When Shelagh and Phil Tucker thought twice about paying the water bill for an expansive lawn at their home in North Seattle, their decision to replace it led to an exuberant garden full of year round interest. They called me to assist in creating a water-wise design. Shelagh suggested a Mediterranean theme; she knew that many plants native to the Mediterranean would do well on the sandy south facing slope.
In Seattle, two to three months of dry weather in the warmest season can be a challenge to gardeners who grow plants from summer-wet climates. Plants from mediterranean climates provide an alternative. Gardeners around the world have used Mediterranean Basin plants for their beauty and low water needs. The plant palette can expand to include those from other regions with a mediterranean climate— Chile, South Africa, Australia, and the West Coast of North America—all marked by mild wet winters and dry summers.
In addition to a variety of plants, the Mediterranean is a rich source of design inspiration. Western culture began on the shores of this ancient sea. We in the Northwest are at its farthest reach, across an ocean and a continent. Here, classical style bumps into Asian influences from across another ocean. The North-west garden style, still young and evolving, often merges these two garden traditions.
My task in the Tucker’s endeavor was to design the garden’s structure; Shelagh was in charge of the planting design. When I first saw the featureless slope, with nothing to give it scale, it seemed enormous, although it measured only fifty feet deep and seventy feet wide. How to give it character? Strong lines would create the garden structure, important because I knew that it would be filled with an exuberant array of plants. We left a small panel of lawn in front of the house and porch to create a rectangular forecourt, made level with a small wall. A circular stone terrace halfway down the slope became the focal point, with an axis running through it from the front door to the street. At the circle’s center, Shelagh placed a millstone from a local antique store. A stone retaining wall around the terrace allows the flat area to tuck into the slope and provides a bench for casual seating, along with two wooden armchairs. The open space of the circle provides a contrast to the dense planting in the rest of the garden.
Architectural fragments salvaged from Seattle’s historic Music Hall Theater flavor the garden. Built in 1929, the Spanish Baroque Revival movie palace in downtown Seattle was demolished in 1991. The facade was made up of ornate pieces of concrete with a surface of quartz crystals. They had been cast in molds and then, during the theater’s construction, placed on a reinforced concrete understructure. They could be removed intact, and the wrecking contractor, Jack McFarland, saved them for those interested in a slice of history. Shelagh bought fifteen fragments that are now used to adorn walls and fountains, lending a sense of antiquity to the garden.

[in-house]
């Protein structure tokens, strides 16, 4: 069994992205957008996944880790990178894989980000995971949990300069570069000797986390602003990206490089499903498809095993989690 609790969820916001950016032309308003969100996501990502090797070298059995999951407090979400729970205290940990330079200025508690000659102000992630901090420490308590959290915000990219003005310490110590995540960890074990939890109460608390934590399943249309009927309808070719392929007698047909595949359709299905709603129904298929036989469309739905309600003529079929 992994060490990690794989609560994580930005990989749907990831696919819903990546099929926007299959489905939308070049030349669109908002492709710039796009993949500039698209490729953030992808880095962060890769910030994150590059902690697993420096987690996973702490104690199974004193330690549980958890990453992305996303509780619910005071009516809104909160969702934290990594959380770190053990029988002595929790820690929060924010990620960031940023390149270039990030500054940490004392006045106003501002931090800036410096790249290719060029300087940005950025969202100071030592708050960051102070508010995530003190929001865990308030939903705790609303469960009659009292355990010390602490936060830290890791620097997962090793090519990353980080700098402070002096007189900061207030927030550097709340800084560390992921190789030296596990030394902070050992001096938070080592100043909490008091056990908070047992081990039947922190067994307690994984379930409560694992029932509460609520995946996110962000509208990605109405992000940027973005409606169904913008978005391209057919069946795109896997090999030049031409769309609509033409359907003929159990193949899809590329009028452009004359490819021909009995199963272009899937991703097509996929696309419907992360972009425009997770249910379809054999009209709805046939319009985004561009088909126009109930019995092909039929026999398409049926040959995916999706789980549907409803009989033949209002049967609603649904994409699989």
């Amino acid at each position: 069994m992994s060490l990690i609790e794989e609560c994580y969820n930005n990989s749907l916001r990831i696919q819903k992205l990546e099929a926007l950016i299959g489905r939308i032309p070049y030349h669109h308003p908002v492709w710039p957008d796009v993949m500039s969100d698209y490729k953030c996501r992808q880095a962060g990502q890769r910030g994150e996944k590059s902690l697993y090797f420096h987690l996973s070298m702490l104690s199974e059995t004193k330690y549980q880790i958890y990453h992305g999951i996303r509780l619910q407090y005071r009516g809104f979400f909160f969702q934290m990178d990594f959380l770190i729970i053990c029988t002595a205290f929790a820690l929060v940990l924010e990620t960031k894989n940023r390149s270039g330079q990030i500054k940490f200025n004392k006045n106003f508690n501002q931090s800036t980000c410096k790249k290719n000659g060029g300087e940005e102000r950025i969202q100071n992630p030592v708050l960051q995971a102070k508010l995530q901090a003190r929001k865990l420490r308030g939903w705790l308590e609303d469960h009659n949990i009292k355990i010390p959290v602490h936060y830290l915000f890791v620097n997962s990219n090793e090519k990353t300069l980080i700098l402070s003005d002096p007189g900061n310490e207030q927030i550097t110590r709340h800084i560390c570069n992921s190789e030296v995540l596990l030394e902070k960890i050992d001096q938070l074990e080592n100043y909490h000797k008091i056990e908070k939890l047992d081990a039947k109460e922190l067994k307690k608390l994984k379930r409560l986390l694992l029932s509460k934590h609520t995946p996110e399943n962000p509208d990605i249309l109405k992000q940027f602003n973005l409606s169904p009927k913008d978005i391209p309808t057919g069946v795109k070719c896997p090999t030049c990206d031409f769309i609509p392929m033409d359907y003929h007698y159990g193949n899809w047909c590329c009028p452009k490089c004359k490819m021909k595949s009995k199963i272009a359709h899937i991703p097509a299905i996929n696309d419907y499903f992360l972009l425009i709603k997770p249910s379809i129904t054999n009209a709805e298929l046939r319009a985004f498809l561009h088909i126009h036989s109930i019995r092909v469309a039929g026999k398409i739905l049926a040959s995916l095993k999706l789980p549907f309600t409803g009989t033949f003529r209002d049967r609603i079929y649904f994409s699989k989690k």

To balance the formal structure of the terrace, the Tuckers brought in large natural stones to create rock outcroppings; they bring strong bones to the design in that part of the garden. The rocks also help level an area for a path made of informal stone steps leading from the front door to the curbside mailbox.
Shelagh’s house has a Cape Cod style that, at first glance, seems out of keeping with the Mediterranean motif. However, the repetition of front porch columns suggests an ancient colonnade, and you can imagine that this is the home and garden of a New England sea captain retiring to the south of France.
What Makes Mediterranean Style?
Rustic stonework in walls and terraces create a link to the past. Formal geometry in the layout of the garden recalls classical design and is a good foil for informally placed plants that look as if they had grown in over time. The Mediterranean theme goes hand-in-hand with reducing water use. The new garden features a much smaller lawn area, stone terraces, gravel paths, and sun-loving, drought-tolerant plants. The gravel is a custom mix of several colors and adds a warm hue to the scene.
Foliage, color, and texture tie the design together and enliven it year round. Even out of flower, the gray foliage of lavender and the deep green of rosemary play against each other. Senecio greyi (syn. Brachyglottis ‘Sunshine’) provides roundish gray leaves with a bright silver edge echoed by the steely spikes of blue oat grass (Helictotrichon sempervirens). Rockroses thrive here, including Cistus x hybridus, pruned softly into mounds to control its size, and Cistus skanbergii, which stays at three feet with no attention. Ceanothus ‘Dark Star’, with fine textured leaves, adds an arresting deep green knobby presence. Prostrate rosemary (Rosmarinus officinalis ‘Prostratus’) hugs the tops of the walls. Arbutus unedo also performs well in this garden.